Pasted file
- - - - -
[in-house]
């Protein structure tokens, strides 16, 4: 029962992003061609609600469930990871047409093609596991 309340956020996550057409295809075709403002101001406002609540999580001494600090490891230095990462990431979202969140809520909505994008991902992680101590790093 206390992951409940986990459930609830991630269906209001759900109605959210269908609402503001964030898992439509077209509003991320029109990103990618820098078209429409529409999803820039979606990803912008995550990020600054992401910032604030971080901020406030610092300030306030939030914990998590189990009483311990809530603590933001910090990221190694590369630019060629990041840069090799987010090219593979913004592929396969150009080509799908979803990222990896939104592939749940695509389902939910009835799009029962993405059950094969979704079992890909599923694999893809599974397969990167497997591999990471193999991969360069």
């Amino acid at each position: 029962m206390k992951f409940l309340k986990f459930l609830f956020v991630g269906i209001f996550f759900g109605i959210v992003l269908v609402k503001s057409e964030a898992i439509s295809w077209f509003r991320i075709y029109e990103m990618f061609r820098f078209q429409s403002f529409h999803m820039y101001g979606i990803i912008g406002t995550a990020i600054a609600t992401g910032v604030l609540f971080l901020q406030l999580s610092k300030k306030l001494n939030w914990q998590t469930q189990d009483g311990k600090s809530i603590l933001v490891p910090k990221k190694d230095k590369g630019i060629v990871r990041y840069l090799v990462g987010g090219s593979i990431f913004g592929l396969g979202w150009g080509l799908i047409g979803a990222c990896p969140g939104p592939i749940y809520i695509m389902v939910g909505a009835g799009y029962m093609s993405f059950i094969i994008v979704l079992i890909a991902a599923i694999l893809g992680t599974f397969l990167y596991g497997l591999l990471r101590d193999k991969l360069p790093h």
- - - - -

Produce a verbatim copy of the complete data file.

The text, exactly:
[in-house]
């Protein structure tokens, strides 16, 4: 029962992003061609609600469930990871047409093609596991 309340956020996550057409295809075709403002101001406002609540999580001494600090490891230095990462990431979202969140809520909505994008991902992680101590790093 206390992951409940986990459930609830991630269906209001759900109605959210269908609402503001964030898992439509077209509003991320029109990103990618820098078209429409529409999803820039979606990803912008995550990020600054992401910032604030971080901020406030610092300030306030939030914990998590189990009483311990809530603590933001910090990221190694590369630019060629990041840069090799987010090219593979913004592929396969150009080509799908979803990222990896939104592939749940695509389902939910009835799009029962993405059950094969979704079992890909599923694999893809599974397969990167497997591999990471193999991969360069």
């Amino acid at each position: 029962m206390k992951f409940l309340k986990f459930l609830f956020v991630g269906i209001f996550f759900g109605i959210v992003l269908v609402k503001s057409e964030a898992i439509s295809w077209f509003r991320i075709y029109e990103m990618f061609r820098f078209q429409s403002f529409h999803m820039y101001g979606i990803i912008g406002t995550a990020i600054a609600t992401g910032v604030l609540f971080l901020q406030l999580s610092k300030k306030l001494n939030w914990q998590t469930q189990d009483g311990k600090s809530i603590l933001v490891p910090k990221k190694d230095k590369g630019i060629v990871r990041y840069l090799v990462g987010g090219s593979i990431f913004g592929l396969g979202w150009g080509l799908i047409g979803a990222c990896p969140g939104p592939i749940y809520i695509m389902v939910g909505a009835g799009y029962m093609s993405f059950i094969i994008v979704l079992i890909a991902a599923i694999l893809g992680t599974f397969l990167y596991g497997l591999l990471r101590d193999k991969l360069p790093h």